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Coercivity of hard magnetic materials

Permanent magnets based on the iron(14)neodymium(2)boron intermetallic compound have been produced by the 4 different techniques sintering, melt spinning, extrusion and mechanical alloying. Due to the deteriorating effects of the microstructure these different techniques have so far led to only 10-20% of the theoretically achievable coercive field. Investigations of magnetisation processes, hysteresis loops, magnetic after effects and domain patterns have been performed on these different materials as a function of temperature and different types of pretreatment. These magnetic measurements have been combined with studies of the microstructure by transmission electron microscopy. In particular, the role of nonmagnetic precipitation, misaligned grains, incompletely magnetically decoupled grains, structure of the intergranular phase have been studied in detail. From a comparison of the different types of permanent magnets a deeper insight into the role of the microstructure with respect to their hard magnetic properties has been obtained. Combining the results of the microstructural and the micromagnetic analysis of the different types of permanent magnets the procedures for optimising the coercive field have been determined.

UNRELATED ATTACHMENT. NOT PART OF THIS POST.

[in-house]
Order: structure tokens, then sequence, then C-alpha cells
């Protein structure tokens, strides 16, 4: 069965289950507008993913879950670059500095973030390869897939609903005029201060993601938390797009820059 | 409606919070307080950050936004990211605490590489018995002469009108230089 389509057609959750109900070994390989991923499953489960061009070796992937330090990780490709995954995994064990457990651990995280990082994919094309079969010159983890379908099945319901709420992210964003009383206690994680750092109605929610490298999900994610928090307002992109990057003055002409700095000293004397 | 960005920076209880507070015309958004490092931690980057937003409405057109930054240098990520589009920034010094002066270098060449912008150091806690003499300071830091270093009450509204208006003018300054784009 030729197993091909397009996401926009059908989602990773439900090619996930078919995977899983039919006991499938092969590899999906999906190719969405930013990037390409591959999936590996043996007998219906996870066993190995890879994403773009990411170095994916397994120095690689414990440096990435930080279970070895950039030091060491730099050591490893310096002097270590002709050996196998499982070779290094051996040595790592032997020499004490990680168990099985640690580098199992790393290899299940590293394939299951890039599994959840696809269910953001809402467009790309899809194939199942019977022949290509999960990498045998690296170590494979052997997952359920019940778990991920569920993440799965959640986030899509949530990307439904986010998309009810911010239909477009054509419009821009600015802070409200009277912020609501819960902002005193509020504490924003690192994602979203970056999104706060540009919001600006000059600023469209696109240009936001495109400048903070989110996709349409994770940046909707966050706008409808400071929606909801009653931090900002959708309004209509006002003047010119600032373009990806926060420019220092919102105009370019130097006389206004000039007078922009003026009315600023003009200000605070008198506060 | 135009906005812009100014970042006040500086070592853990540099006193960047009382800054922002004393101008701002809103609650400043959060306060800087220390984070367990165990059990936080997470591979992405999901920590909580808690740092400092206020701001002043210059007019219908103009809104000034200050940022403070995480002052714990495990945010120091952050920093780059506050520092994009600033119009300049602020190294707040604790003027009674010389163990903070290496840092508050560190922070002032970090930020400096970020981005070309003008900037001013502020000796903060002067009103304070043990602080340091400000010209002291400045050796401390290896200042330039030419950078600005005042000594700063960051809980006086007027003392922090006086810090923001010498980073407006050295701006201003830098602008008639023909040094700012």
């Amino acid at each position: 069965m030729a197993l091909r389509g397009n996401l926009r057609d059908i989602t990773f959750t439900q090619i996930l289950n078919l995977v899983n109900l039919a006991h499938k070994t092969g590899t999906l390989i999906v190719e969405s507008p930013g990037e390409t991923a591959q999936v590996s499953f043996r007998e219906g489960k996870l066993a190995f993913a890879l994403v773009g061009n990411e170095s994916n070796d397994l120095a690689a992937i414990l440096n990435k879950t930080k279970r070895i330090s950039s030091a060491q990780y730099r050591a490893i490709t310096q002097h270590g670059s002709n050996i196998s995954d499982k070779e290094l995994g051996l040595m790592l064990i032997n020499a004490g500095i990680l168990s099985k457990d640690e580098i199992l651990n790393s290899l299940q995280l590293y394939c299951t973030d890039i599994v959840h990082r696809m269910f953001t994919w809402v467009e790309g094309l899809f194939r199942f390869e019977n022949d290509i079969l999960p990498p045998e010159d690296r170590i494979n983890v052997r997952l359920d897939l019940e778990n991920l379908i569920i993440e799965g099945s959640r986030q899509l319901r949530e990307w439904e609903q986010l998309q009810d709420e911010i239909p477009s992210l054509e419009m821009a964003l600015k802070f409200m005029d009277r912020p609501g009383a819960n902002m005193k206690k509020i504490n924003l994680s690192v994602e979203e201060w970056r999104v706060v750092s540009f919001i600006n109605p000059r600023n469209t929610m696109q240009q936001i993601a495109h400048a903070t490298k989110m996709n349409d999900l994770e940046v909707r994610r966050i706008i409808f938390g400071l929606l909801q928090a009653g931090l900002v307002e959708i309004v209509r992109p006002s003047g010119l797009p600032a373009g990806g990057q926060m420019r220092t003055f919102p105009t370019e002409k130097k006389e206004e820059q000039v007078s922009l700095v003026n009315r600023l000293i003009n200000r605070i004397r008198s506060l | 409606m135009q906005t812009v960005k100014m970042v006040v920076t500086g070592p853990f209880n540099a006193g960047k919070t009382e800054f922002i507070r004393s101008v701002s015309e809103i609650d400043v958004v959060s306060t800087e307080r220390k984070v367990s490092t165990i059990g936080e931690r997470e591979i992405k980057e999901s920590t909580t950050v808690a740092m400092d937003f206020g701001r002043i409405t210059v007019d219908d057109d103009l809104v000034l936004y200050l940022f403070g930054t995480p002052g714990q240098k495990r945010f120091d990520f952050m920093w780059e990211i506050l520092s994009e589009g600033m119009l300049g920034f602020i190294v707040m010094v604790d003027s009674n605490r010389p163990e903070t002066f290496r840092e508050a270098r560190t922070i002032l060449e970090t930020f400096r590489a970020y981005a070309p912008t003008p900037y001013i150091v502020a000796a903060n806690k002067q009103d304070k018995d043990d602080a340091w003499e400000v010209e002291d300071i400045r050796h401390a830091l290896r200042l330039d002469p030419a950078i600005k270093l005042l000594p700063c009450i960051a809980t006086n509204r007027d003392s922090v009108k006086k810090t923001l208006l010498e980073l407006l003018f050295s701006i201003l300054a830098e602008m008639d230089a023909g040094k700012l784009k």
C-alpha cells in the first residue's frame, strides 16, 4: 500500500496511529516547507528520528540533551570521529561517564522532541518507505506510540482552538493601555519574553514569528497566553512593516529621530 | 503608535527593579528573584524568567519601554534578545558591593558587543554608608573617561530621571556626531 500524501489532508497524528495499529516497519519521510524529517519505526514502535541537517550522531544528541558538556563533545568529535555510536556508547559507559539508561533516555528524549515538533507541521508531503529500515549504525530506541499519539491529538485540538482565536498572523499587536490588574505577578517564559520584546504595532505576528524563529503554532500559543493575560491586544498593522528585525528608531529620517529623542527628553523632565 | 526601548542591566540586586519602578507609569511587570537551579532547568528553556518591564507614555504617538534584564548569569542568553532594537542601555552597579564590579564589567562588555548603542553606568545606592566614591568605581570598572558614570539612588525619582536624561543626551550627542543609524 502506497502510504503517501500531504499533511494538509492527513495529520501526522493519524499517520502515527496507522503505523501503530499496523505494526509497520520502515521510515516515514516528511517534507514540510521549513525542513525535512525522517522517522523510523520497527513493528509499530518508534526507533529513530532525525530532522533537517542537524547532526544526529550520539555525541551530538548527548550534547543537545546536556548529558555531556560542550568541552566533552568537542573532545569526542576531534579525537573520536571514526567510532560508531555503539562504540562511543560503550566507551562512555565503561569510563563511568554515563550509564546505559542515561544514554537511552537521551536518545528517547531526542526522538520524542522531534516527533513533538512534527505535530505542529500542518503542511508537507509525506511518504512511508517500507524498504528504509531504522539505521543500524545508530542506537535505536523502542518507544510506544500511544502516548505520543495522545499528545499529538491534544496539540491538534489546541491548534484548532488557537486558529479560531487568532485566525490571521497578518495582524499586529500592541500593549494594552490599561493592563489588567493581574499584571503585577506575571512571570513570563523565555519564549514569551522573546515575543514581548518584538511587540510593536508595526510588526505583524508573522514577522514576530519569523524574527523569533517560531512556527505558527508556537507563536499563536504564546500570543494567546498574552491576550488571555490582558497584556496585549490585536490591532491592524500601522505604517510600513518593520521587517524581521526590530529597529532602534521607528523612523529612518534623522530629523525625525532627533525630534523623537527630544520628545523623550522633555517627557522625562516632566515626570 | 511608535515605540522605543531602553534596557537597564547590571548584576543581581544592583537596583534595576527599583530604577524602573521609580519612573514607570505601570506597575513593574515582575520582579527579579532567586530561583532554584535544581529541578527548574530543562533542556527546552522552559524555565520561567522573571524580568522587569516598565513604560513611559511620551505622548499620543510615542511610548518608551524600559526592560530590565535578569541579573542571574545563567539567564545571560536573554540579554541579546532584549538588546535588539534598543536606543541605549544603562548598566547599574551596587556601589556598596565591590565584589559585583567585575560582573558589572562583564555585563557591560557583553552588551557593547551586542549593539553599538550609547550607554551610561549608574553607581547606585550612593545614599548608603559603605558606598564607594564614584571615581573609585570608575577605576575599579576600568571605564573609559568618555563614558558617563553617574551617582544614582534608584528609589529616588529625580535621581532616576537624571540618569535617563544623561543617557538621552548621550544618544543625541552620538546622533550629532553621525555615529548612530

The above mentioned types of magnets have been prepared with different compositions and additive elements. Melt spun materials have been prepared and analysed in a wide range of preparation parameters. By a well defined optimisation of the microstructure the coercive field of a melt spun iron(72)neodymium(17)boron(7.5)gallium(1.5)niobium magnet could be increased up to 940 kAm{-1} at a temperature of 150 C.

Reported by

Max-Planck-Institut fuer Metallforschung
Heisenbergstrasse 1
70569 Stuttgart
Germany
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